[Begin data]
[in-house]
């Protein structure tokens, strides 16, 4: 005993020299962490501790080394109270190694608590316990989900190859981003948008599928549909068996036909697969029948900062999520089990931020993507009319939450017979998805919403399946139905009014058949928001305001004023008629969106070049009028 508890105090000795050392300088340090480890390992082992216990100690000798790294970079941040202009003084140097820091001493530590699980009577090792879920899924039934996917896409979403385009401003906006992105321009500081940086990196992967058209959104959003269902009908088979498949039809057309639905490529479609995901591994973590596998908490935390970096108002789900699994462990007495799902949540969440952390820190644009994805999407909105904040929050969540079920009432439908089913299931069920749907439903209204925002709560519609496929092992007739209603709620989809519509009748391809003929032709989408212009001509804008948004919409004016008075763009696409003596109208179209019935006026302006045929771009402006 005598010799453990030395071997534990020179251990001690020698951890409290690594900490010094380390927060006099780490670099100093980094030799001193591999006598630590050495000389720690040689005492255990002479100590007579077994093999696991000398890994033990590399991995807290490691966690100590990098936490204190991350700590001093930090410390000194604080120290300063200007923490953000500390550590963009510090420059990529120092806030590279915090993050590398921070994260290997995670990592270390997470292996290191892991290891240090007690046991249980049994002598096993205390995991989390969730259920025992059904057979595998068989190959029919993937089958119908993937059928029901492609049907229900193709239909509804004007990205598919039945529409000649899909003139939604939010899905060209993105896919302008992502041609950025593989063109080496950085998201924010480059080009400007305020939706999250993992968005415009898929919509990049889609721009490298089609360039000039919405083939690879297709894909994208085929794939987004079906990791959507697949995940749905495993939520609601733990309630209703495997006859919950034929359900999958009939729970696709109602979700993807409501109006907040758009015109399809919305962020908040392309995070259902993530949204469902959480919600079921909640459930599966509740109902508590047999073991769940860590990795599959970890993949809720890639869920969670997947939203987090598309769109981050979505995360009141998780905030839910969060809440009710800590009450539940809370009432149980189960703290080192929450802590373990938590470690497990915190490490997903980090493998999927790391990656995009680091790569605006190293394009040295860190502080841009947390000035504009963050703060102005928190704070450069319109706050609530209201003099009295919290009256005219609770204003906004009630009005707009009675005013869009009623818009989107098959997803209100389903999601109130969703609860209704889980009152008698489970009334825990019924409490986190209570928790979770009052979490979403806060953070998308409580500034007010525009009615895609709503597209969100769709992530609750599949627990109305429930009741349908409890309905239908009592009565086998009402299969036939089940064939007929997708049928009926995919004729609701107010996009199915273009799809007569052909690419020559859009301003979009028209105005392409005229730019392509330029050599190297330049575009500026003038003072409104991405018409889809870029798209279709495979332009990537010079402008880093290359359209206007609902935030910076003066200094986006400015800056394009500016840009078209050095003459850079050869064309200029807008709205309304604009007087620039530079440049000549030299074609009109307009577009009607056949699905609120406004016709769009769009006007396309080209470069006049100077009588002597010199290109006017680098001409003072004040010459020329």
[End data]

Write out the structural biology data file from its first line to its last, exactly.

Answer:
[in-house]
């Protein structure tokens, strides 16, 4: 005993020299962490501790080394109270190694608590316990989900190859981003948008599928549909068996036909697969029948900062999520089990931020993507009319939450017979998805919403399946139905009014058949928001305001004023008629969106070049009028 508890105090000795050392300088340090480890390992082992216990100690000798790294970079941040202009003084140097820091001493530590699980009577090792879920899924039934996917896409979403385009401003906006992105321009500081940086990196992967058209959104959003269902009908088979498949039809057309639905490529479609995901591994973590596998908490935390970096108002789900699994462990007495799902949540969440952390820190644009994805999407909105904040929050969540079920009432439908089913299931069920749907439903209204925002709560519609496929092992007739209603709620989809519509009748391809003929032709989408212009001509804008948004919409004016008075763009696409003596109208179209019935006026302006045929771009402006 005598010799453990030395071997534990020179251990001690020698951890409290690594900490010094380390927060006099780490670099100093980094030799001193591999006598630590050495000389720690040689005492255990002479100590007579077994093999696991000398890994033990590399991995807290490691966690100590990098936490204190991350700590001093930090410390000194604080120290300063200007923490953000500390550590963009510090420059990529120092806030590279915090993050590398921070994260290997995670990592270390997470292996290191892991290891240090007690046991249980049994002598096993205390995991989390969730259920025992059904057979595998068989190959029919993937089958119908993937059928029901492609049907229900193709239909509804004007990205598919039945529409000649899909003139939604939010899905060209993105896919302008992502041609950025593989063109080496950085998201924010480059080009400007305020939706999250993992968005415009898929919509990049889609721009490298089609360039000039919405083939690879297709894909994208085929794939987004079906990791959507697949995940749905495993939520609601733990309630209703495997006859919950034929359900999958009939729970696709109602979700993807409501109006907040758009015109399809919305962020908040392309995070259902993530949204469902959480919600079921909640459930599966509740109902508590047999073991769940860590990795599959970890993949809720890639869920969670997947939203987090598309769109981050979505995360009141998780905030839910969060809440009710800590009450539940809370009432149980189960703290080192929450802590373990938590470690497990915190490490997903980090493998999927790391990656995009680091790569605006190293394009040295860190502080841009947390000035504009963050703060102005928190704070450069319109706050609530209201003099009295919290009256005219609770204003906004009630009005707009009675005013869009009623818009989107098959997803209100389903999601109130969703609860209704889980009152008698489970009334825990019924409490986190209570928790979770009052979490979403806060953070998308409580500034007010525009009615895609709503597209969100769709992530609750599949627990109305429930009741349908409890309905239908009592009565086998009402299969036939089940064939007929997708049928009926995919004729609701107010996009199915273009799809007569052909690419020559859009301003979009028209105005392409005229730019392509330029050599190297330049575009500026003038003072409104991405018409889809870029798209279709495979332009990537010079402008880093290359359209206007609902935030910076003066200094986006400015800056394009500016840009078209050095003459850079050869064309200029807008709205309304604009007087620039530079440049000549030299074609009109307009577009009607056949699905609120406004016709769009769009006007396309080209470069006049100077009588002597010199290109006017680098001409003072004040010459020329």